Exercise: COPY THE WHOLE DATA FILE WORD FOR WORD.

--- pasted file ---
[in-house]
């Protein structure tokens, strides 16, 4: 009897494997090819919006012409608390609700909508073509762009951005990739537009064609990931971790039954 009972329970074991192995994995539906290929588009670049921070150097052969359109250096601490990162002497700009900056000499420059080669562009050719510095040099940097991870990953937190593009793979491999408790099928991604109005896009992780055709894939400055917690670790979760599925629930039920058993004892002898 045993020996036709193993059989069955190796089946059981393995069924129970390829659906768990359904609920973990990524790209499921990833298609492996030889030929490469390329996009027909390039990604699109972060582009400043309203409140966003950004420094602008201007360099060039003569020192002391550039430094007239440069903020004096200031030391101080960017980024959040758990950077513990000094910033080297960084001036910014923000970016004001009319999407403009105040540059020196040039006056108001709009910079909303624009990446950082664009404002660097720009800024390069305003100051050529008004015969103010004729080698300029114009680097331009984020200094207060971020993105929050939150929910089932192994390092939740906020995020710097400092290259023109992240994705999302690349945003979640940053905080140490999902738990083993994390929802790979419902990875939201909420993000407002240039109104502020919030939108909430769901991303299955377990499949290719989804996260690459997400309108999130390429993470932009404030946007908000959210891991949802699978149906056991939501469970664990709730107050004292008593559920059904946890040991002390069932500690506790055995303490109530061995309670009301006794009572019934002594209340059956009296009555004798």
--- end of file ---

[in-house]
């Protein structure tokens, strides 16, 4: 009897494997090819919006012409608390609700909508073509762009951005990739537009064609990931971790039954 009972329970074991192995994995539906290929588009670049921070150097052969359109250096601490990162002497700009900056000499420059080669562009050719510095040099940097991870990953937190593009793979491999408790099928991604109005896009992780055709894939400055917690670790979760599925629930039920058993004892002898 045993020996036709193993059989069955190796089946059981393995069924129970390829659906768990359904609920973990990524790209499921990833298609492996030889030929490469390329996009027909390039990604699109972060582009400043309203409140966003950004420094602008201007360099060039003569020192002391550039430094007239440069903020004096200031030391101080960017980024959040758990950077513990000094910033080297960084001036910014923000970016004001009319999407403009105040540059020196040039006056108001709009910079909303624009990446950082664009404002660097720009800024390069305003100051050529008004015969103010004729080698300029114009680097331009984020200094207060971020993105929050939150929910089932192994390092939740906020995020710097400092290259023109992240994705999302690349945003979640940053905080140490999902738990083993994390929802790979419902990875939201909420993000407002240039109104502020919030939108909430769901991303299955377990499949290719989804996260690459997400309108999130390429993470932009404030946007908000959210891991949802699978149906056991939501469970664990709730107050004292008593559920059904946890040991002390069932500690506790055995303490109530061995309670009301006794009572019934002594209340059956009296009555004798």